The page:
Prince’s estate filed a federal lawsuit against producer Ian Boxill just a day after Prince’s song called ‘Deliverance’ dropped.
The estate has now requested that the judge order Boxill to hand over $3,960,287.65 as damages for the unauthorized release.
In August, an arbitrator ruled that Boxill had breached his contract with Prince. Damages of $3 million will cover the cost of that breach, while the rest will go to cover expenses and attorney fees.
As part of the suit, Boxill is required to hand over any remaining Prince recordings currently in his possession.
Ian Boxill collaborated with Prince between 2006 and 2008 and announced plans to release six unreleased tracks last April.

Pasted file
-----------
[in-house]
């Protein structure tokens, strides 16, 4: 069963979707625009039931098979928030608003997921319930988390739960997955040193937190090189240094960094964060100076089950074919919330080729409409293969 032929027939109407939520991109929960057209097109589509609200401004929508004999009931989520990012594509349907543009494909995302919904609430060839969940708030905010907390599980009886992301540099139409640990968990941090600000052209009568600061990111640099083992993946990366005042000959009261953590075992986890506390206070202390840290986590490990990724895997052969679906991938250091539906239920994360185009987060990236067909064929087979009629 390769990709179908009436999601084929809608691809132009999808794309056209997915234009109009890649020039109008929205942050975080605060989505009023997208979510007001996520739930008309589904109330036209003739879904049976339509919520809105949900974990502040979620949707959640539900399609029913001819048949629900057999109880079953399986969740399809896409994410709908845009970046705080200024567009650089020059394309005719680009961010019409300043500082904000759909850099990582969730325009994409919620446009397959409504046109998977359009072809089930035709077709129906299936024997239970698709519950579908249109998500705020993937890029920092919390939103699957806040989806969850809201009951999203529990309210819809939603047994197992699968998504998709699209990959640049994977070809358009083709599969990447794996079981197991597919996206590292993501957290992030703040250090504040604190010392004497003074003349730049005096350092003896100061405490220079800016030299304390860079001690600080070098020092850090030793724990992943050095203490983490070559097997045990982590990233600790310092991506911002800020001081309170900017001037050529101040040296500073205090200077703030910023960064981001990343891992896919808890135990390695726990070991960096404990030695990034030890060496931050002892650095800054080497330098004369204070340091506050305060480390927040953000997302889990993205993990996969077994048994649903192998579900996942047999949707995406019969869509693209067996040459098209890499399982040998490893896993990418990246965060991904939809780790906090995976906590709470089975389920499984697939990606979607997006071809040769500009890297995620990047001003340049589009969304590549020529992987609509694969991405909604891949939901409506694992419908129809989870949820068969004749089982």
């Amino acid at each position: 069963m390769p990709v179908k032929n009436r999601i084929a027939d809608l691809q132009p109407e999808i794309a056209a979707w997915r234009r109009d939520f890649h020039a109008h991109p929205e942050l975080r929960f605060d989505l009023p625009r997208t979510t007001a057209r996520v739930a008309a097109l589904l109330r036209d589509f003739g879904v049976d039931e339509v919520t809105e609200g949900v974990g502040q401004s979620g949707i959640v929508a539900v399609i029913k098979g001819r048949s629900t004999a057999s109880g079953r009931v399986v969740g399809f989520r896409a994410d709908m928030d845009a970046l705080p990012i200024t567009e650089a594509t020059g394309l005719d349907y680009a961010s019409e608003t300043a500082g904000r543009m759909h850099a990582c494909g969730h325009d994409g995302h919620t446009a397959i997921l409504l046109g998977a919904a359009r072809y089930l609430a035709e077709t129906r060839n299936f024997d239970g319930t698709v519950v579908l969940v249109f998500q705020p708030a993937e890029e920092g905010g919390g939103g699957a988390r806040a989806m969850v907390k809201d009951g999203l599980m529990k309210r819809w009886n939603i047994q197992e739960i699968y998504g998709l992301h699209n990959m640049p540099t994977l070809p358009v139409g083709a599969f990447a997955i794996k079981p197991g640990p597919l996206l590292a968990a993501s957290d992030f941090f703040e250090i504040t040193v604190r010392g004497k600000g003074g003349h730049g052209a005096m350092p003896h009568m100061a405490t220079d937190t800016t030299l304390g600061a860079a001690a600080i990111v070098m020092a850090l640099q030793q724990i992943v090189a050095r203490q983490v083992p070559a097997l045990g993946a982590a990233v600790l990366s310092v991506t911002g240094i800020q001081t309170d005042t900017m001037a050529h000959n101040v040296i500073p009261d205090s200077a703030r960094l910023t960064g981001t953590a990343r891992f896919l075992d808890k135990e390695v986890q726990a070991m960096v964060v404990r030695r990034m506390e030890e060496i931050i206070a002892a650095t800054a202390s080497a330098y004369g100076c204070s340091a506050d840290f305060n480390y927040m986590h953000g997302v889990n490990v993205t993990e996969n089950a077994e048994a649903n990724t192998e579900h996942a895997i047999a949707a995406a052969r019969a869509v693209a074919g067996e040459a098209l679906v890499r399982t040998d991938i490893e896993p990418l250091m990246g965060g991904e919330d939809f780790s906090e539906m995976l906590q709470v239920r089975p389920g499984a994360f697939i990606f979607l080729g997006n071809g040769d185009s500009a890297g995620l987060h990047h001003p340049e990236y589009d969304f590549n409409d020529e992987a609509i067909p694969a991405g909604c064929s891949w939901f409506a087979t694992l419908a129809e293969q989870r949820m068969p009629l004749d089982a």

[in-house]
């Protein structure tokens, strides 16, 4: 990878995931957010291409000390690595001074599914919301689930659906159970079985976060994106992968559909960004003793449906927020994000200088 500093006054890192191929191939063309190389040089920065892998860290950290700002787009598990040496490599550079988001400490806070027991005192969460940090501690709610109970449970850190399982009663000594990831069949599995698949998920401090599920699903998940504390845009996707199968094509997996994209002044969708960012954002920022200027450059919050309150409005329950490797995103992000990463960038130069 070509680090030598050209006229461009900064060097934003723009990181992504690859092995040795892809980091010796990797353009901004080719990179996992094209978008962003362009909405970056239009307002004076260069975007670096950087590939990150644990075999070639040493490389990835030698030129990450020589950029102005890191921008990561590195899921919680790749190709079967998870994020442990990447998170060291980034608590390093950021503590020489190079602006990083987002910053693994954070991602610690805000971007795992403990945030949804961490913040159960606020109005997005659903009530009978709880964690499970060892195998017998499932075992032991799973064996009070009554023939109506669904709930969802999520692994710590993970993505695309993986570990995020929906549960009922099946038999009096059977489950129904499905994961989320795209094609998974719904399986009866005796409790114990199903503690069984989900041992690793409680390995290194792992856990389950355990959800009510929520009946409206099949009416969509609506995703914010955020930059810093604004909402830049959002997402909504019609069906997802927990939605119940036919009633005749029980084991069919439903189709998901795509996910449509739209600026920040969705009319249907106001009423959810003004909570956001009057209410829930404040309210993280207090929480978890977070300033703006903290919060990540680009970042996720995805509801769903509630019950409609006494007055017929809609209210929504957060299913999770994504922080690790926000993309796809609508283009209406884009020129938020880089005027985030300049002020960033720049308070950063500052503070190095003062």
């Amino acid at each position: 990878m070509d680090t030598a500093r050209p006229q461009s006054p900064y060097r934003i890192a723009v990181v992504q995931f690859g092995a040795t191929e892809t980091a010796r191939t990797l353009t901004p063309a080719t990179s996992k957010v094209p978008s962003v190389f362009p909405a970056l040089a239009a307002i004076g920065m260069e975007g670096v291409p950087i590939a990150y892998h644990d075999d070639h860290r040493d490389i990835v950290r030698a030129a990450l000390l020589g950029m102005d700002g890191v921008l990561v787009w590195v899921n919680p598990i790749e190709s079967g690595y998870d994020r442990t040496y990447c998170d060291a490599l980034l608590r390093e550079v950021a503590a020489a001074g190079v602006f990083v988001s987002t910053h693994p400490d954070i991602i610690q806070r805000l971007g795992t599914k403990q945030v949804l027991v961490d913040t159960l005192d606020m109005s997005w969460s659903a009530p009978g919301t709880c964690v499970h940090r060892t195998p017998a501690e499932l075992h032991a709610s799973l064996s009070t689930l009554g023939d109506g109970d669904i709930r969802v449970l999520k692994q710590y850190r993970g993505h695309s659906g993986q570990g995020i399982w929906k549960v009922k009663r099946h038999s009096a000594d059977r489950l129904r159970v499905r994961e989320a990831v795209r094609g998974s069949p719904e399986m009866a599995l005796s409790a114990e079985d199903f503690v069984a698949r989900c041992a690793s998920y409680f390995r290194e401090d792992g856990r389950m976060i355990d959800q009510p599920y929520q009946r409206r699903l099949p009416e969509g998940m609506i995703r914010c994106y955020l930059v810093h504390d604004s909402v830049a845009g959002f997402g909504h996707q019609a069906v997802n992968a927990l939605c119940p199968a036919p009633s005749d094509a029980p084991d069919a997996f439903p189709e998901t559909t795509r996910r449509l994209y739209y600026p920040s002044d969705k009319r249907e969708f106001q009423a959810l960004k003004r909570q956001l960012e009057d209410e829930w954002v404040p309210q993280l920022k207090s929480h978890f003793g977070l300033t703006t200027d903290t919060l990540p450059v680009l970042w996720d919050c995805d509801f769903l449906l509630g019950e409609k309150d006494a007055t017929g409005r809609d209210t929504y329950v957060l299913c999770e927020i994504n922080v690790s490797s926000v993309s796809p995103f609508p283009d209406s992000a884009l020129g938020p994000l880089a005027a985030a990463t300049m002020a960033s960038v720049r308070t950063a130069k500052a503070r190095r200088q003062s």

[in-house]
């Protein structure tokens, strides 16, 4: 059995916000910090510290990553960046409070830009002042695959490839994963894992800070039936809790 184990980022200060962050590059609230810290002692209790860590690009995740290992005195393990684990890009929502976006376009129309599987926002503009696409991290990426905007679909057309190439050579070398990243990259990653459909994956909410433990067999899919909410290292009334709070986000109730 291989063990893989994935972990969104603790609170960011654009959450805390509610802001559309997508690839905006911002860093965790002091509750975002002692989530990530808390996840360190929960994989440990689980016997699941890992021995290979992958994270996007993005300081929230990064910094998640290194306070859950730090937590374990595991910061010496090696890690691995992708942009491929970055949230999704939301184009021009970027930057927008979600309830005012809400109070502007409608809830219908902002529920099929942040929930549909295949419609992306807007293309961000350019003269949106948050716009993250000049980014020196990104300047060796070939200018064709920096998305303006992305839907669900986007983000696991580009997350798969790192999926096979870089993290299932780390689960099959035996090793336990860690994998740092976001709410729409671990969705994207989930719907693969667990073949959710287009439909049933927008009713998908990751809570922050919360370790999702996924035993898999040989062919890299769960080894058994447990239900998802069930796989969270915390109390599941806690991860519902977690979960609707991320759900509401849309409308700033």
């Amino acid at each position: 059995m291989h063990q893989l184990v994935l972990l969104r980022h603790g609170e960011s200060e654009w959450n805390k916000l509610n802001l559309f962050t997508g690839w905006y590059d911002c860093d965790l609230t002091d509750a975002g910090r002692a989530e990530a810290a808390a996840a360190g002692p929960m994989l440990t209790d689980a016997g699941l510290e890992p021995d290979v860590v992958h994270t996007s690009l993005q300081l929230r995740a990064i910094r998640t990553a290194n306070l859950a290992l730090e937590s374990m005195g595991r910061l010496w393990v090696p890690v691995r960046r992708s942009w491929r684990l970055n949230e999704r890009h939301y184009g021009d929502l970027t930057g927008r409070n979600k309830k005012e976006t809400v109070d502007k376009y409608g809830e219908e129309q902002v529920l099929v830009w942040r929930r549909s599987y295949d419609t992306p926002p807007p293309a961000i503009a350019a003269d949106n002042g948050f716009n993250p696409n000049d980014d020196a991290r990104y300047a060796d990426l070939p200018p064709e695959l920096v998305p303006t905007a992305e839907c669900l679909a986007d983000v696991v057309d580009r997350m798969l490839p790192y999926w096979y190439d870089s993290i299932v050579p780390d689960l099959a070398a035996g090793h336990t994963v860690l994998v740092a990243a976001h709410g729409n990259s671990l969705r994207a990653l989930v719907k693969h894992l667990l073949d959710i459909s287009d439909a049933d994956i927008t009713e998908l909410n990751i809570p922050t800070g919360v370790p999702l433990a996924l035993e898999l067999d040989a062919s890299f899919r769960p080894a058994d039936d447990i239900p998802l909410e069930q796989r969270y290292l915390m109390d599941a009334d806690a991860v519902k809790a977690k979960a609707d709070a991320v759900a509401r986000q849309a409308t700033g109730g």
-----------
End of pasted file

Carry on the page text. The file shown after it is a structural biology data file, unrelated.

Boxill planned to release ‘Deliverance’ through Rogue Music Alliance with “the majority” of sales benefitting his estate. Despite those plans, the estate decided to pursue legal action.
Shortly before the EP was due to drop, Prince’s estate received a restraining order to block the release of the EP. The estate eventually received a preliminary injunction to prevent the EP’s release indefinitely.
Prince’s estate argues that the contract between Boxill and Prince stated that Prince would own any copyrights created as a result of their collaborations. That clause meant Boxill could not release music without permission from Prince. Now that Prince has passed away, that permission falls to his estate.
“Mr. Boxill did not comply with his agreement,” the legal complaint asserts. “Instead, Mr. Boxill maintained copies of certain tracks, waited until after Prince’s tragic death, and is now attempting to release tracks without the authorization of the Estate and in violation of the agreement and applicable law.”
The new motion submitted by Prince’s estate aims to counteract Boxill’s attempt to have the previous ruling rejected by a court. The estate is seeking a judge to hold up the last agreement arbitration as a final ruling in the estate’s favor.